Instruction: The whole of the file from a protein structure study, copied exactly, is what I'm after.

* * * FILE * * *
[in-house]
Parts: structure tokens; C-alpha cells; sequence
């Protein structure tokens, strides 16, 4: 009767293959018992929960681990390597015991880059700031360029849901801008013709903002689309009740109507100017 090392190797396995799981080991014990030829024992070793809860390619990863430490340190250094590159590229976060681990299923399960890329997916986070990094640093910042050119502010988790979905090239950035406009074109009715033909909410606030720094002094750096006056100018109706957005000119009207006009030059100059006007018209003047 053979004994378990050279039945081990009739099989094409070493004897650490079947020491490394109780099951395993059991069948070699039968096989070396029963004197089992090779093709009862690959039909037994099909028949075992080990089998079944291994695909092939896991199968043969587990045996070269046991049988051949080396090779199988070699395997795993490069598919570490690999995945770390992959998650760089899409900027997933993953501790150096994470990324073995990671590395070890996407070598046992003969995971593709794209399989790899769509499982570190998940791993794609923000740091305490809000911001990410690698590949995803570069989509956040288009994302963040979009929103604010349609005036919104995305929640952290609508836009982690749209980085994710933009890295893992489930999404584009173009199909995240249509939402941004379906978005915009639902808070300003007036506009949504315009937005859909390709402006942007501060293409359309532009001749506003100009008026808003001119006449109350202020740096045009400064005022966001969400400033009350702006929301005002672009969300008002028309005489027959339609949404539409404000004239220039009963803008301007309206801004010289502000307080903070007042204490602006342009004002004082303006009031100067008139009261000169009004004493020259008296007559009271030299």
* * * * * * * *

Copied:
[in-house]
Parts: structure tokens; C-alpha cells; sequence
């Protein structure tokens, strides 16, 4: 009767293959018992929960681990390597015991880059700031360029849901801008013709903002689309009740109507100017 090392190797396995799981080991014990030829024992070793809860390619990863430490340190250094590159590229976060681990299923399960890329997916986070990094640093910042050119502010988790979905090239950035406009074109009715033909909410606030720094002094750096006056100018109706957005000119009207006009030059100059006007018209003047 053979004994378990050279039945081990009739099989094409070493004897650490079947020491490394109780099951395993059991069948070699039968096989070396029963004197089992090779093709009862690959039909037994099909028949075992080990089998079944291994695909092939896991199968043969587990045996070269046991049988051949080396090779199988070699395997795993490069598919570490690999995945770390992959998650760089899409900027997933993953501790150096994470990324073995990671590395070890996407070598046992003969995971593709794209399989790899769509499982570190998940791993794609923000740091305490809000911001990410690698590949995803570069989509956040288009994302963040979009929103604010349609005036919104995305929640952290609508836009982690749209980085994710933009890295893992489930999404584009173009199909995240249509939402941004379906978005915009639902808070300003007036506009949504315009937005859909390709402006942007501060293409359309532009001749506003100009008026808003001119006449109350202020740096045009400064005022966001969400400033009350702006929301005002672009969300008002028309005489027959339609949404539409404000004239220039009963803008301007309206801004010289502000307080903070007042204490602006342009004002004082303006009031100067008139009261000169009004004493020259008296007559009271030299």